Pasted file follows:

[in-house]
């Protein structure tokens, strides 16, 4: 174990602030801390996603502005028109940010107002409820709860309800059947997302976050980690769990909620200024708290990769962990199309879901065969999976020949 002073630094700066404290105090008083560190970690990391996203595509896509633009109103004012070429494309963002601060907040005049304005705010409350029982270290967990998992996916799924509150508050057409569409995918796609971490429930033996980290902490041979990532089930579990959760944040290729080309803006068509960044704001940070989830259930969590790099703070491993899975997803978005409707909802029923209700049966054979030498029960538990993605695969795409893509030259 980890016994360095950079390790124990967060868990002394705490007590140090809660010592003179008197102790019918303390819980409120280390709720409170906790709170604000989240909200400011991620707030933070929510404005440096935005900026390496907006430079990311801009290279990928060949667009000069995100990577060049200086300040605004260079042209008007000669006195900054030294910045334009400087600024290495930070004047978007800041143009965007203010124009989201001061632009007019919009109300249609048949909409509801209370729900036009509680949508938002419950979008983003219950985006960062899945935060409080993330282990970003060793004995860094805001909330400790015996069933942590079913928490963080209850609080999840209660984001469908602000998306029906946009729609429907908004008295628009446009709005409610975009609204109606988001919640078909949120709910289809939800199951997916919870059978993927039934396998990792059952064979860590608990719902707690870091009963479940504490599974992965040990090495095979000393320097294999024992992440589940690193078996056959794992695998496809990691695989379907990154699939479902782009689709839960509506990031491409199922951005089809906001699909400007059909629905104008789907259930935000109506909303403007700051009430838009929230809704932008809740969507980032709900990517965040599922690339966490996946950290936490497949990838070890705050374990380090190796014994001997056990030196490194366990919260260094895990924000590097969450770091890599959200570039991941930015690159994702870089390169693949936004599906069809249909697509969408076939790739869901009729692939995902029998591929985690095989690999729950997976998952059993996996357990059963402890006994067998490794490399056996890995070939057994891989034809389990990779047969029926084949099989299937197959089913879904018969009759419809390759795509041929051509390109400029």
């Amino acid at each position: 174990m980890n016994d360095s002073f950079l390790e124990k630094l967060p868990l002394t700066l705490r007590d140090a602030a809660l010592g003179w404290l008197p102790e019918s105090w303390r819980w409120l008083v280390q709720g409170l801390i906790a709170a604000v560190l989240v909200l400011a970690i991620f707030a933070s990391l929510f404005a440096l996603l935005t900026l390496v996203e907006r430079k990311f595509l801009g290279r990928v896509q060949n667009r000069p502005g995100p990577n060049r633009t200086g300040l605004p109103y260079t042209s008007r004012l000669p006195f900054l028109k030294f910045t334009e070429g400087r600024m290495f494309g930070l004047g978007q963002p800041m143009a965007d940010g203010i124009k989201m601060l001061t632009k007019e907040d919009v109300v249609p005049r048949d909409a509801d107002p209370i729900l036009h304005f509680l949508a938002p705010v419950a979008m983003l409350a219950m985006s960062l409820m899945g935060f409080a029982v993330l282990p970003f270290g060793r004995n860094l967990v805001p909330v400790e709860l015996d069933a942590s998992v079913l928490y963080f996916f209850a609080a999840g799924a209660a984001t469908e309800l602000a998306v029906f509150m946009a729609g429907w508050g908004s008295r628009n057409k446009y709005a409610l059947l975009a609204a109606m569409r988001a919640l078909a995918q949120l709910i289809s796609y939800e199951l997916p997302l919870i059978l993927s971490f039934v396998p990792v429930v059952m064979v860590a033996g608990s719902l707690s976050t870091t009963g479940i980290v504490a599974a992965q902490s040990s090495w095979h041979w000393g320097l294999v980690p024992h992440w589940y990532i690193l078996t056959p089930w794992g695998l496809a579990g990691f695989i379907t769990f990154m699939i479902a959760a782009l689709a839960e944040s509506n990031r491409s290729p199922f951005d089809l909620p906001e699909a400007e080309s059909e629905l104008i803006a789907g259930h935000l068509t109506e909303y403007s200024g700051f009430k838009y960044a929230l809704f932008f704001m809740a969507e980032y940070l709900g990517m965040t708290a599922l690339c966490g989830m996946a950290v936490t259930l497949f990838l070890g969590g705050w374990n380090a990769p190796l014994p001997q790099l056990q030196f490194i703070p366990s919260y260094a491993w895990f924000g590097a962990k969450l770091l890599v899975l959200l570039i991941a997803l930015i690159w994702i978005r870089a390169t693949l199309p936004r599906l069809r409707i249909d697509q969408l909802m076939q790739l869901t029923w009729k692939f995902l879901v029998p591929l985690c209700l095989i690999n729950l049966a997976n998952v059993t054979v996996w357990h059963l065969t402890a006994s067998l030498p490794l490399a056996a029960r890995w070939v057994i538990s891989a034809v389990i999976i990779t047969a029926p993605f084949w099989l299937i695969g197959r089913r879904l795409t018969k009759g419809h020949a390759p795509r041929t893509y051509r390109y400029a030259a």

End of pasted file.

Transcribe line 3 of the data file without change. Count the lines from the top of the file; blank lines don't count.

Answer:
């Amino acid at each position: 174990m980890n016994d360095s002073f950079l390790e124990k630094l967060p868990l002394t700066l705490r007590d140090a602030a809660l010592g003179w404290l008197p102790e019918s105090w303390r819980w409120l008083v280390q709720g409170l801390i906790a709170a604000v560190l989240v909200l400011a970690i991620f707030a933070s990391l929510f404005a440096l996603l935005t900026l390496v996203e907006r430079k990311f595509l801009g290279r990928v896509q060949n667009r000069p502005g995100p990577n060049r633009t200086g300040l605004p109103y260079t042209s008007r004012l000669p006195f900054l028109k030294f910045t334009e070429g400087r600024m290495f494309g930070l004047g978007q963002p800041m143009a965007d940010g203010i124009k989201m601060l001061t632009k007019e907040d919009v109300v249609p005049r048949d909409a509801d107002p209370i729900l036009h304005f509680l949508a938002p705010v419950a979008m983003l409350a219950m985006s960062l409820m899945g935060f409080a029982v993330l282990p970003f270290g060793r004995n860094l967990v805001p909330v400790e709860l015996d069933a942590s998992v079913l928490y963080f996916f209850a609080a999840g799924a209660a984001t469908e309800l602000a998306v029906f509150m946009a729609g429907w508050g908004s008295r628009n057409k446009y709005a409610l059947l975009a609204a109606m569409r988001a919640l078909a995918q949120l709910i289809s796609y939800e199951l997916p997302l919870i059978l993927s971490f039934v396998p990792v429930v059952m064979v860590a033996g608990s719902l707690s976050t870091t009963g479940i980290v504490a599974a992965q902490s040990s090495w095979h041979w000393g320097l294999v980690p024992h992440w589940y990532i690193l078996t056959p089930w794992g695998l496809a579990g990691f695989i379907t769990f990154m699939i479902a959760a782009l689709a839960e944040s509506n990031r491409s290729p199922f951005d089809l909620p906001e699909a400007e080309s059909e629905l104008i803006a789907g259930h935000l068509t109506e909303y403007s200024g700051f009430k838009y960044a929230l809704f932008f704001m809740a969507e980032y940070l709900g990517m965040t708290a599922l690339c966490g989830m996946a950290v936490t259930l497949f990838l070890g969590g705050w374990n380090a990769p190796l014994p001997q790099l056990q030196f490194i703070p366990s919260y260094a491993w895990f924000g590097a962990k969450l770091l890599v899975l959200l570039i991941a997803l930015i690159w994702i978005r870089a390169t693949l199309p936004r599906l069809r409707i249909d697509q969408l909802m076939q790739l869901t029923w009729k692939f995902l879901v029998p591929l985690c209700l095989i690999n729950l049966a997976n998952v059993t054979v996996w357990h059963l065969t402890a006994s067998l030498p490794l490399a056996a029960r890995w070939v057994i538990s891989a034809v389990i999976i990779t047969a029926p993605f084949w099989l299937i695969g197959r089913r879904l795409t018969k009759g419809h020949a390759p795509r041929t893509y051509r390109y400029a030259a």